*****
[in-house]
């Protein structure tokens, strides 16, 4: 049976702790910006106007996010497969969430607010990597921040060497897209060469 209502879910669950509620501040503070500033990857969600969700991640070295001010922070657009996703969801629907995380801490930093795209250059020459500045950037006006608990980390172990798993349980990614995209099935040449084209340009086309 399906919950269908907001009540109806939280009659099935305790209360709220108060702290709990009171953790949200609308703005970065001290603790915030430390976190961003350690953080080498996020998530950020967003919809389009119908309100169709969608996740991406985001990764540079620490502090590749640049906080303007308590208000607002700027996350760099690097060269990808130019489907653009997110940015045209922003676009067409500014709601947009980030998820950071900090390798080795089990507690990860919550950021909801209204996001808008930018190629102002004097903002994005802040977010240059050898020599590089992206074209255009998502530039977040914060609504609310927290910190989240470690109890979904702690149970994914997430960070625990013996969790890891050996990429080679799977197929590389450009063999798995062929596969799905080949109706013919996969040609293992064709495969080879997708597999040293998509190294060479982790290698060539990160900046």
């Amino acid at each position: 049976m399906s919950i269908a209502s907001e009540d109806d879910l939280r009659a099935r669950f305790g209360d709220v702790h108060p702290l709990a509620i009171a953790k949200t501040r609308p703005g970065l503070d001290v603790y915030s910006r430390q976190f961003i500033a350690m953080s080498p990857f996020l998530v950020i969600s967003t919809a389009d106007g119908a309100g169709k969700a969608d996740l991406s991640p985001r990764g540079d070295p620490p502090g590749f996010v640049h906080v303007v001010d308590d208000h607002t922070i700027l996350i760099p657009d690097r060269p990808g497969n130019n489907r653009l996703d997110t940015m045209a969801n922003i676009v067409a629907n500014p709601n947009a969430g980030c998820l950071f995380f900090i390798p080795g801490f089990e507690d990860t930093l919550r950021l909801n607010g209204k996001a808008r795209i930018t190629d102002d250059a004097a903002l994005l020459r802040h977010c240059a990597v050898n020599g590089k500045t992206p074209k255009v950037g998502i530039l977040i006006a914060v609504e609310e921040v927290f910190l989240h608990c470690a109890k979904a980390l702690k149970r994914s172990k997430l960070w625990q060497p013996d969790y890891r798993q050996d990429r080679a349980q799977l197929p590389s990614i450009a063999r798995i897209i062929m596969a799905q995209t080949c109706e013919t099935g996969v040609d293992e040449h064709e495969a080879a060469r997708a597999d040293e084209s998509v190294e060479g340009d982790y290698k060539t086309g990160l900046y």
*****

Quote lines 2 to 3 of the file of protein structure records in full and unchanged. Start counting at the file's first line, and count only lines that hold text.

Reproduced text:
């Protein structure tokens, strides 16, 4: 049976702790910006106007996010497969969430607010990597921040060497897209060469 209502879910669950509620501040503070500033990857969600969700991640070295001010922070657009996703969801629907995380801490930093795209250059020459500045950037006006608990980390172990798993349980990614995209099935040449084209340009086309 399906919950269908907001009540109806939280009659099935305790209360709220108060702290709990009171953790949200609308703005970065001290603790915030430390976190961003350690953080080498996020998530950020967003919809389009119908309100169709969608996740991406985001990764540079620490502090590749640049906080303007308590208000607002700027996350760099690097060269990808130019489907653009997110940015045209922003676009067409500014709601947009980030998820950071900090390798080795089990507690990860919550950021909801209204996001808008930018190629102002004097903002994005802040977010240059050898020599590089992206074209255009998502530039977040914060609504609310927290910190989240470690109890979904702690149970994914997430960070625990013996969790890891050996990429080679799977197929590389450009063999798995062929596969799905080949109706013919996969040609293992064709495969080879997708597999040293998509190294060479982790290698060539990160900046």
């Amino acid at each position: 049976m399906s919950i269908a209502s907001e009540d109806d879910l939280r009659a099935r669950f305790g209360d709220v702790h108060p702290l709990a509620i009171a953790k949200t501040r609308p703005g970065l503070d001290v603790y915030s910006r430390q976190f961003i500033a350690m953080s080498p990857f996020l998530v950020i969600s967003t919809a389009d106007g119908a309100g169709k969700a969608d996740l991406s991640p985001r990764g540079d070295p620490p502090g590749f996010v640049h906080v303007v001010d308590d208000h607002t922070i700027l996350i760099p657009d690097r060269p990808g497969n130019n489907r653009l996703d997110t940015m045209a969801n922003i676009v067409a629907n500014p709601n947009a969430g980030c998820l950071f995380f900090i390798p080795g801490f089990e507690d990860t930093l919550r950021l909801n607010g209204k996001a808008r795209i930018t190629d102002d250059a004097a903002l994005l020459r802040h977010c240059a990597v050898n020599g590089k500045t992206p074209k255009v950037g998502i530039l977040i006006a914060v609504e609310e921040v927290f910190l989240h608990c470690a109890k979904a980390l702690k149970r994914s172990k997430l960070w625990q060497p013996d969790y890891r798993q050996d990429r080679a349980q799977l197929p590389s990614i450009a063999r798995i897209i062929m596969a799905q995209t080949c109706e013919t099935g996969v040609d293992e040449h064709e495969a080879a060469r997708a597999d040293e084209s998509v190294e060479g340009d982790y290698k060539t086309g990160l900046y």